Climate Action Council Leaves Rochester Region Out Of Public Hearings

Assemblyman Josh Jensen (R,C,I-Greece) and his regional colleagues from the Assembly Minority Conference are calling for the Climate Action Council (CAC) to hold an in-person hearing in the Rochester region for their draft scoping plan. This follows the council’s decision to not hear directly from more than a million New Yorkers who call the Rochester metropolitan area home over a plan that would dramatically change day-to-day life.

The CAC’s Draft Scoping Plan would make fundamental changes to daily life for every resident and business of the state in efforts to limit greenhouse gas emissions by 85 percent to zero emissions by 2050. The draft plan would mandate 100 percent electricity in newly-constructed homes and buildings by 2024, no new natural gas appliances for home heating, cooking, water heating or clothes drying beginning in 2030, and no gasoline automobile sales by 2035. The potential costs to fully electrify a home could reach $35,800 for each residence, while adding additional costs to goods and services. While in-person public hearings are scheduled in Buffalo and Syracuse, the Rochester region was left out, leaving the people of Monroe County and surrounding counties without a voice in the draft scoping plan.

“I hear from constituents every day who are frustrated by a state government that operates in secret and without public input. With the proposals included in the draft scoping plan, it is critically important that the New Yorkers we represent have an opportunity to share their thoughts and having an in-person hearing in the Rochester area will allow for that,” said Jensen. “A proposal that could change the nature of daily life for 20 million people needs to be discussed in person, and we deserve the same opportunity as the people of Buffalo and Syracuse to do so openly.”

“The people of Monroe County and its surrounding areas deserve and are owed an in-person hearing, with the opportunity to personally testify on an issue as consequential as the Climate Action Council's Draft-Scoping Plan. Studies have shown that it could cost each homeowner over $35,000 to fully transition their home to electric. If the Climate Action Council wishes to continue pushing this ill-advised plan that would be costly on the consumer and the reliability of our energy grid, then the least they can do is show up in-person and hear directly from the people who will be affected the most,” said Assemblyman Phil Palmesano (R,C,I-Corning).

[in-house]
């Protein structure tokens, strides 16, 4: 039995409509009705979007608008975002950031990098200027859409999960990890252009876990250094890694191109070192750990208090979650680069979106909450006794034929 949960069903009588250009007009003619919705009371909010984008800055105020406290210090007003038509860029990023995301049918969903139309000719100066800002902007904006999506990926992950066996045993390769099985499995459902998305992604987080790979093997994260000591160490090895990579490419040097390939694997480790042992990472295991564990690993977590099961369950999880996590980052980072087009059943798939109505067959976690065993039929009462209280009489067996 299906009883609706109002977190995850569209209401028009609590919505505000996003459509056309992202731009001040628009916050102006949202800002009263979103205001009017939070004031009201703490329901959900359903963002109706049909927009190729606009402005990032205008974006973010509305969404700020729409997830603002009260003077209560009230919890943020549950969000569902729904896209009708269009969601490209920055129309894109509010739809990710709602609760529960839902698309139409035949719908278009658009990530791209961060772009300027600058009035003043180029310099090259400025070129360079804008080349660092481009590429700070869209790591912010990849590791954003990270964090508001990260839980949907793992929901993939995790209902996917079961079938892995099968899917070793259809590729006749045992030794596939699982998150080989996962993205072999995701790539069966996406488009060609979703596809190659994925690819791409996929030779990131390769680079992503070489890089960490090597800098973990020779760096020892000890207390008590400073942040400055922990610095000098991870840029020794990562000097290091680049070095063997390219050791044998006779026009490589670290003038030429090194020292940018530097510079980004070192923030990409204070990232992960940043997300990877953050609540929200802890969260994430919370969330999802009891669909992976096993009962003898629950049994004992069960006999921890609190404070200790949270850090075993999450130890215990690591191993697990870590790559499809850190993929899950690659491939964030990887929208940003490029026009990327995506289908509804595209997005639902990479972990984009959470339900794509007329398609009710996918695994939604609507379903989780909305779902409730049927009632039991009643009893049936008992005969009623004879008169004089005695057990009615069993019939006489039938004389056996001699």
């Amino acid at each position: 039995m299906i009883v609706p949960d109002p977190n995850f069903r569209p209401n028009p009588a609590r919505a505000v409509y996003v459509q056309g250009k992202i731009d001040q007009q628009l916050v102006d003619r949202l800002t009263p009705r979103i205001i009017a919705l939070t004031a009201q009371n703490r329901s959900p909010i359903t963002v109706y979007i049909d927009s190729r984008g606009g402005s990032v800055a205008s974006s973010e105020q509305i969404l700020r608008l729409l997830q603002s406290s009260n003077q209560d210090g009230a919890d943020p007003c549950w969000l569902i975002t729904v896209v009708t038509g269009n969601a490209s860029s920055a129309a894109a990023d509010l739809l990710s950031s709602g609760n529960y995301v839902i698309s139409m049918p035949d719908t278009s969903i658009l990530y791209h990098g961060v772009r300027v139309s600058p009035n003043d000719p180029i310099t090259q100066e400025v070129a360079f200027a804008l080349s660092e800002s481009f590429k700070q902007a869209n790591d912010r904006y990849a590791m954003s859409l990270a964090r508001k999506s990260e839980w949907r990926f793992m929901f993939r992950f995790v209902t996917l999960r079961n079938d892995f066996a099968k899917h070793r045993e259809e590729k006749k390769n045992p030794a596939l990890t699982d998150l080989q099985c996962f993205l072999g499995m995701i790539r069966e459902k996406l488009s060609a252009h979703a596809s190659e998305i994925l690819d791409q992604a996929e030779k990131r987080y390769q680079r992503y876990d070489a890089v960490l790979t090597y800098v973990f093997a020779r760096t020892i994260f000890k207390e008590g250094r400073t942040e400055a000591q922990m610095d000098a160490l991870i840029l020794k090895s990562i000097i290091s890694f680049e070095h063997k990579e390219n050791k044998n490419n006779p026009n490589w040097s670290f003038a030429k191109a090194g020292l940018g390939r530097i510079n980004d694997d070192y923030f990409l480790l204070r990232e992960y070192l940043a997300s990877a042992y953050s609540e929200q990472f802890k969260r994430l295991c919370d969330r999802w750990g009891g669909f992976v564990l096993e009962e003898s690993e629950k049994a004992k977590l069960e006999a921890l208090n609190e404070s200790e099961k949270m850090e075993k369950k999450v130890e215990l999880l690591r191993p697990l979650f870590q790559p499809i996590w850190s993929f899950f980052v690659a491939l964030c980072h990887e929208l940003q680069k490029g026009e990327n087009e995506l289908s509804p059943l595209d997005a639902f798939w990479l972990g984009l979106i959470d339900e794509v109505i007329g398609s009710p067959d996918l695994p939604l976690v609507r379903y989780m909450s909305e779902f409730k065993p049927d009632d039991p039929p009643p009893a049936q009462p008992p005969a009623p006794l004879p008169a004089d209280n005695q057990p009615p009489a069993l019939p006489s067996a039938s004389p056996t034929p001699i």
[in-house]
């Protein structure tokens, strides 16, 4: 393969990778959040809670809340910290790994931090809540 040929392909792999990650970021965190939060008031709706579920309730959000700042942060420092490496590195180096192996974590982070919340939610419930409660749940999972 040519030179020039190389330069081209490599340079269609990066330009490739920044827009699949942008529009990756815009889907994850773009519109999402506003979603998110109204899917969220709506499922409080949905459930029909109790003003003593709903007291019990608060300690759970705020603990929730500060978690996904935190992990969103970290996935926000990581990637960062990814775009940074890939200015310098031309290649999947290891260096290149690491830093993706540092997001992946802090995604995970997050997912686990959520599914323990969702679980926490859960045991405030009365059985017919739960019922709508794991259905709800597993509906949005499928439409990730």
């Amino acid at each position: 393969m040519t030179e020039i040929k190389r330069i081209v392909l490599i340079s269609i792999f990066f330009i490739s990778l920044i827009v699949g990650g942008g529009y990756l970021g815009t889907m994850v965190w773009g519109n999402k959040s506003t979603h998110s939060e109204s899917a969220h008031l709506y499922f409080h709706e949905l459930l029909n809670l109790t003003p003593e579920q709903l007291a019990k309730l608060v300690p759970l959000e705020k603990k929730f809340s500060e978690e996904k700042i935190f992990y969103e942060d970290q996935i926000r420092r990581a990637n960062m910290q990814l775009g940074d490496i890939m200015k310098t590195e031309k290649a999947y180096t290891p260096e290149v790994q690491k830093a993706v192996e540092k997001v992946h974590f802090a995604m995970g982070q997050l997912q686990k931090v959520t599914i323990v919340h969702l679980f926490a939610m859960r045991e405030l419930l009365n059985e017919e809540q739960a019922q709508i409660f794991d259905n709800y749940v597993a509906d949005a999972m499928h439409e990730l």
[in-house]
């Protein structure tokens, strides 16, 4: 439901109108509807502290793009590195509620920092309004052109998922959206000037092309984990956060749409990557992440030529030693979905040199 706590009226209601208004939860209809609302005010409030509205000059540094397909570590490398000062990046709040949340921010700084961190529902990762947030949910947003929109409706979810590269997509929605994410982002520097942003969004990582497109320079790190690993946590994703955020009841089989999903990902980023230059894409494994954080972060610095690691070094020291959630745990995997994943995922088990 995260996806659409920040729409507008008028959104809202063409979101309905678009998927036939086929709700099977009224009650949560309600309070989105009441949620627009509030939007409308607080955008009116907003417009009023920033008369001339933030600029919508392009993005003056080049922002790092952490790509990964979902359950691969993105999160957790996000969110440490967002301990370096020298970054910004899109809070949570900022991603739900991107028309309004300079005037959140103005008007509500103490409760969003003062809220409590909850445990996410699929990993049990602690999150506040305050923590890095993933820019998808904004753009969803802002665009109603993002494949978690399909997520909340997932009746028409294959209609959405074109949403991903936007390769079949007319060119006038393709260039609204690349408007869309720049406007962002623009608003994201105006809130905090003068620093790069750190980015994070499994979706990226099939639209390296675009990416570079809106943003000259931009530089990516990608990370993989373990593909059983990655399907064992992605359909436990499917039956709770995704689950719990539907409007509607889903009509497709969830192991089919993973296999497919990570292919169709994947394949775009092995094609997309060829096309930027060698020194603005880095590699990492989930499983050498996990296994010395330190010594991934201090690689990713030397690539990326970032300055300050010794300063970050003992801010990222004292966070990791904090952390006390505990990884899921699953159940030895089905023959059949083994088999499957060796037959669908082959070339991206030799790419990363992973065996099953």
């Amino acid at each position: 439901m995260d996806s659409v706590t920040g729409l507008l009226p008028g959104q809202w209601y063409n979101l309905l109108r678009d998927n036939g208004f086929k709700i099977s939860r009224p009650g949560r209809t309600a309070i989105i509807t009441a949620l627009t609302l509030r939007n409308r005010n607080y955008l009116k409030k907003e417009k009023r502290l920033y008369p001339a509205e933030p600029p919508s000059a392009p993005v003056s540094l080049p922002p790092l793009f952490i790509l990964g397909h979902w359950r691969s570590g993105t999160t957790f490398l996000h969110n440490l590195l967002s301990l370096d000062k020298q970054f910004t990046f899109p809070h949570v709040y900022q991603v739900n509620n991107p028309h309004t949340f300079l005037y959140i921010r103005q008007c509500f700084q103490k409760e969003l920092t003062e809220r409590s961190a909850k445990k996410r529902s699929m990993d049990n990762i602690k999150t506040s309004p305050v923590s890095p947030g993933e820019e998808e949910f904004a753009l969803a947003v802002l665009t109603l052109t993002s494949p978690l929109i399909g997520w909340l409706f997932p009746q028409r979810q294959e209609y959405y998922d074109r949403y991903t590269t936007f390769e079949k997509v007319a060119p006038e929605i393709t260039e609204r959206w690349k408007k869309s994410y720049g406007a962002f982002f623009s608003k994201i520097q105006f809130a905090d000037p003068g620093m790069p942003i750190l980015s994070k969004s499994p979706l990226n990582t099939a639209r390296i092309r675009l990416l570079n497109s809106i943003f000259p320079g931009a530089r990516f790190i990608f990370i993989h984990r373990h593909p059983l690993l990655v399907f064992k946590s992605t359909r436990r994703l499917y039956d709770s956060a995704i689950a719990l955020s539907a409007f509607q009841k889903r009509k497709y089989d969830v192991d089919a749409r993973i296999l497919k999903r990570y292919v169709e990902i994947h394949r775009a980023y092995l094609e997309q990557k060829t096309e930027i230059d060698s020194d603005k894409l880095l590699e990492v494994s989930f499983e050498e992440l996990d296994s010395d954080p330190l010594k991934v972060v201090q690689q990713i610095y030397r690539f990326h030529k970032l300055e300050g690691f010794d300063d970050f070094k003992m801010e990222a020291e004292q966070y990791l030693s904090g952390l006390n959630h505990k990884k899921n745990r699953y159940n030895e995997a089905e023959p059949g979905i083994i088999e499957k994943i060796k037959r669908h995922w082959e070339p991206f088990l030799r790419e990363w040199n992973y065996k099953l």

“A policy that has the potential to affect every facet of people’s daily lives should receive input from as many New Yorkers as possible. Leaving the residents of Rochester out of this public hearing and comment process is a glaring omission, especially when the residents of Syracuse, a city with a smaller population, have been afforded that opportunity. We must always remember that when devising public policy, public scrutiny only helps those policies better serve the needs of our citizens,” said Assemblyman Steve Hawley (R,C,I, Batavia).

“It is very unfortunate that the residents of Rochester could be left out of the public hearing for the Climate Action Council. Every town deserves to have a voice when it comes to such a massive change like the one drafted. Within my district is the R.E. Ginna Nuclear Power Plant that provides thousands of jobs for the community and has a commitment to a 100% carbon-free energy by 2040, yet the CAC wants to eliminate the power plant and burden the lives of our citizens,” said Assemblyman Brian Manktelow (R,C,I-Lyons).

“When a policy is put forward that has the potential to upend family budgets and fundamentally change how people live and work within their community, our state government owes it to the people who will feel the brunt of its consequences to listen to them about how it will affect their well-being,” said Gallahan. “What this plan proposes could make it the most devastating impactful policy for working families in decades. If nothing else, public input into the plan will help highlight troublesome elements within it before they become headaches for us All,” said Assemblyman Jeff Gallahan (R,C-Manchester).

**Editor’s note: For a letter from assemblymembers, please click here.

The full Climate Action Council plan can be viewed here.

To make your voice heard, New Yorkers can visit, email, or send a letter to NYSERDA, Attn: Draft Scoping Plan Comments, 17 Columbia Circle, Albany, NY 12203.